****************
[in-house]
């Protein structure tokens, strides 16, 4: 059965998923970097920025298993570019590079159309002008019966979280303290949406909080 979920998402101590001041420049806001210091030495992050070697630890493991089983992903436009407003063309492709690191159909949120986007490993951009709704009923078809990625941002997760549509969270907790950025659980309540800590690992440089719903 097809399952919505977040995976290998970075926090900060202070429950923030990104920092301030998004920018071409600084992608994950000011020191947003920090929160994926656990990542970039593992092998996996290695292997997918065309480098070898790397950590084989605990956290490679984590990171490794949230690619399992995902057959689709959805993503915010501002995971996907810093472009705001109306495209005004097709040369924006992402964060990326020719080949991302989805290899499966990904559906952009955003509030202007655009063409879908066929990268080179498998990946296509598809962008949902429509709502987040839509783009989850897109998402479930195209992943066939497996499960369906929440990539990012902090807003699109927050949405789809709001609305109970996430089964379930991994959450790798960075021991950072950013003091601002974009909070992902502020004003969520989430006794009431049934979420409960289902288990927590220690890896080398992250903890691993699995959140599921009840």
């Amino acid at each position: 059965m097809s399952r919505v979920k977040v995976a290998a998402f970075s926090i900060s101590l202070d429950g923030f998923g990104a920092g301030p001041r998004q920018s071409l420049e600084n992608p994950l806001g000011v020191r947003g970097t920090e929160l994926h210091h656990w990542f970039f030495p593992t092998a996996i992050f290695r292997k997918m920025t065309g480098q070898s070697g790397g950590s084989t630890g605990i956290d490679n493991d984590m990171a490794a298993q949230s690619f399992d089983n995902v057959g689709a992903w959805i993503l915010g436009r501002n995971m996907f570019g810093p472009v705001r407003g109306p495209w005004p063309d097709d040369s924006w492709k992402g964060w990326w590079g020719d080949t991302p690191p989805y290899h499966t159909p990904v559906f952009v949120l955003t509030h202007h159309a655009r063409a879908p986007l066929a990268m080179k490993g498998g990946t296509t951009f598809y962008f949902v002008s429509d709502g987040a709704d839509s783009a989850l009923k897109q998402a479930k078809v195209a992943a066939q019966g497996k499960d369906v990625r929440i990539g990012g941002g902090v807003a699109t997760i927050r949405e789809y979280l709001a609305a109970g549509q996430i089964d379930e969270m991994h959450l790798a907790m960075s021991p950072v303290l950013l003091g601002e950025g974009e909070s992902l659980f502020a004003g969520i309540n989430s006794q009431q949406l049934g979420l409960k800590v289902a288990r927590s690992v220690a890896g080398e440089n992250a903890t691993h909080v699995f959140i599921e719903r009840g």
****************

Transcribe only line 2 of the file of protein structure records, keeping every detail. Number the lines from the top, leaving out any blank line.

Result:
């Protein structure tokens, strides 16, 4: 059965998923970097920025298993570019590079159309002008019966979280303290949406909080 979920998402101590001041420049806001210091030495992050070697630890493991089983992903436009407003063309492709690191159909949120986007490993951009709704009923078809990625941002997760549509969270907790950025659980309540800590690992440089719903 097809399952919505977040995976290998970075926090900060202070429950923030990104920092301030998004920018071409600084992608994950000011020191947003920090929160994926656990990542970039593992092998996996290695292997997918065309480098070898790397950590084989605990956290490679984590990171490794949230690619399992995902057959689709959805993503915010501002995971996907810093472009705001109306495209005004097709040369924006992402964060990326020719080949991302989805290899499966990904559906952009955003509030202007655009063409879908066929990268080179498998990946296509598809962008949902429509709502987040839509783009989850897109998402479930195209992943066939497996499960369906929440990539990012902090807003699109927050949405789809709001609305109970996430089964379930991994959450790798960075021991950072950013003091601002974009909070992902502020004003969520989430006794009431049934979420409960289902288990927590220690890896080398992250903890691993699995959140599921009840």